Melissa Conrad Stöppler, MD
Melissa Conrad Stöppler, MD, is a U.S. board-certified Anatomic Pathologist with subspecialty training in the fields of Experimental and Molecular Pathology. Dr. Stöppler's educational background includes a BA with Highest Distinction from the University of Virginia and an MD from the University of North Carolina. She completed residency training in Anatomic Pathology at Georgetown University followed by subspecialty fellowship training in molecular diagnostics and experimental pathology.
William C. Shiel Jr., MD, FACP, FACR
Dr. Shiel received a Bachelor of Science degree with honors from the University of Notre Dame. There he was involved in research in radiation biology and received the Huisking Scholarship. After graduating from St. Louis University School of Medicine, he completed his Internal Medicine residency and Rheumatology fellowship at the University of California, Irvine. He is board-certified in Internal Medicine and Rheumatology.
The Dietary Guidelines for Americans, published in 2010 by the United States Department of Agriculture (USDA), contains guidelines for healthy diets based upon review of scientific studies for people above 2 years of age. These guidelines recommend that a healthy diet should:
- balance calories with physical activity to manage weight;
- consume more of certain foods and nutrients such as fruits, vegetables, whole grains, fat-free and low-fat dairy products, and seafood;
- consume fewer foods with sodium (salt), saturated fats, trans fats, cholesterol, added sugars, and refined grains.
MyPyramid is an online animated program to help a person customize his/her diet by choosing proper foods and portion sizes based on the individual's age, sex, and activity level. The key objectives of the MyPyramid Plan are to help a person get the most nutrition (proteins, vitamins, and minerals) out of the recommended number of daily calories and to achieve a balance between food intake and physical activity to maintain a healthy weight. The MyPyramid Plan recommendations include:
- Make half your grains whole.
- Vary your veggies.
- Focus on fruit.
- Get your calcium-rich foods.
- Go lean with protein.
- Find your balance between food and physical activity.
Vitamins and minerals to maintain health
Vitamins and mineral supplements are important both in preventing deficiency states as well as in preventing diseases. Most diseases resulting from vitamin deficiencies such as scurvy (vitamin C deficiency), night blindness (vitamin A deficiency), and beriberi (thiamine deficiency) occur mainly in third-world countries and are almost nonexistent in the United States. But certain special populations in the United States can develop vitamin or mineral deficiencies, and thus require dietary supplements. For example,
- severely malnourished alcoholics can develop nerve damage from thiamine deficiency;
- individuals lacking sun exposure can develop bone disease from vitamin D deficiency;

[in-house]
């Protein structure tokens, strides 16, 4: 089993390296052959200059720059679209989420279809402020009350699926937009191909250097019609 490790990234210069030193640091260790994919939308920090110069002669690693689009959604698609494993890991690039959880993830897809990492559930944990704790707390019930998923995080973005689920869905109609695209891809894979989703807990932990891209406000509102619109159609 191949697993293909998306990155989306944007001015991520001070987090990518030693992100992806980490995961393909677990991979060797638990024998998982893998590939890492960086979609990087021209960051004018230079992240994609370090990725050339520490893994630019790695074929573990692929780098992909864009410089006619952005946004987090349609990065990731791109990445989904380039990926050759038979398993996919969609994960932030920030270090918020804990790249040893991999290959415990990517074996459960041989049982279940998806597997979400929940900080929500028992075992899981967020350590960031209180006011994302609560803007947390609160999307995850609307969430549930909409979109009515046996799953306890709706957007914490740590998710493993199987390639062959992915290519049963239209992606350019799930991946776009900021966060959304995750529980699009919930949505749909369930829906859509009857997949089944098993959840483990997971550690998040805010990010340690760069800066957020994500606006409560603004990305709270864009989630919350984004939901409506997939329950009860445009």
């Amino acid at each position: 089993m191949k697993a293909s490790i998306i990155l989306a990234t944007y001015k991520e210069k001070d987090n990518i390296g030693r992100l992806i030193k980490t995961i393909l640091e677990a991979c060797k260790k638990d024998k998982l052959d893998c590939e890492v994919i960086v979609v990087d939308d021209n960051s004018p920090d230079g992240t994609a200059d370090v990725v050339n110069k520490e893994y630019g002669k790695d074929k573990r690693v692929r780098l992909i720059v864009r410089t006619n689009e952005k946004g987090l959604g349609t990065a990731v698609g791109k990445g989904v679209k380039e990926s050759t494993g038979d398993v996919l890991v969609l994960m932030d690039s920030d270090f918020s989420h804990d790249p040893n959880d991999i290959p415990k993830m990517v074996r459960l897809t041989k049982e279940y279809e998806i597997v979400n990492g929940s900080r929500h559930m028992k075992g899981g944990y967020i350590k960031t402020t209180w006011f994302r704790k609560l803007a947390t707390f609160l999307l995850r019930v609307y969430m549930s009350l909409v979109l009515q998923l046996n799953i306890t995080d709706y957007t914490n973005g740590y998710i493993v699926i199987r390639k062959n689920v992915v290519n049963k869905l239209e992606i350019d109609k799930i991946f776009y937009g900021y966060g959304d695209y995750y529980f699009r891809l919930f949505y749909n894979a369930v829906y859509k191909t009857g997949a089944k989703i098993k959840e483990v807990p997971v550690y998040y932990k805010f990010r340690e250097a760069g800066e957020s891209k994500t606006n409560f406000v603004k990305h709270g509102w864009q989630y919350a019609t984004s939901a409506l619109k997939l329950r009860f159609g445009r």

- pernicious anemia is a condition associated with nerve damage, which can result from vitamin B12 deficiency; and
- people with celiac sprue can also develop vitamin deficiencies, as well as iron deficiency.
For these special populations, vitamin supplements are important to prevent these deficiencies.
Vitamin supplements to prevent diseases
Vitamin supplements are used to prevent deficiencies and also to prevent diseases. Certain vitamin supplements (such as folic acid, vitamin B6, and B12) have been used to lower blood levels of homocysteine, which may help prevent heart attacks. Folic acid fortification in cereals and vitamin supplements has been found to decrease the risk of birth defects in the developing fetus in pregnant women.
Diets to control and/or treat diseases
Diets low in simple sugars are important in controlling blood glucose levels in people with diabetes mellitus. When the condition cannot be adequately controlled by diet alone, medications (sometimes including insulin) are required.
- The DASH dietis recommended to lower blood pressure. If dietary measures alone are not sufficient, medications are frequently prescribed by doctors (sometimes in combination) to lower blood pressure.
- A gluten-free diet is the primary treatment for celiac disease (celiac sprue). Since people with celiac sprue may have difficulty absorbing nutrients and vitamins, some people with this condition may also need calcium, iron, and vitamin supplements.
- Therapeutic lifestyle changes (TLC) are important treatments for high blood levels of cholesterol, especially the "bad" ( LDL) cholesterol. When TLC are not sufficient, then medications are usually indicated to lower blood lipid levels.
Medically reviewed by Avrom Simon, MD; Board Certified Preventative Medicine with Subspecialty in Occupational Medicine
Previous medical author: Dr. Dennis Lee, MD
Weight Loss Wisdom
Get tips, recipes and inspiration.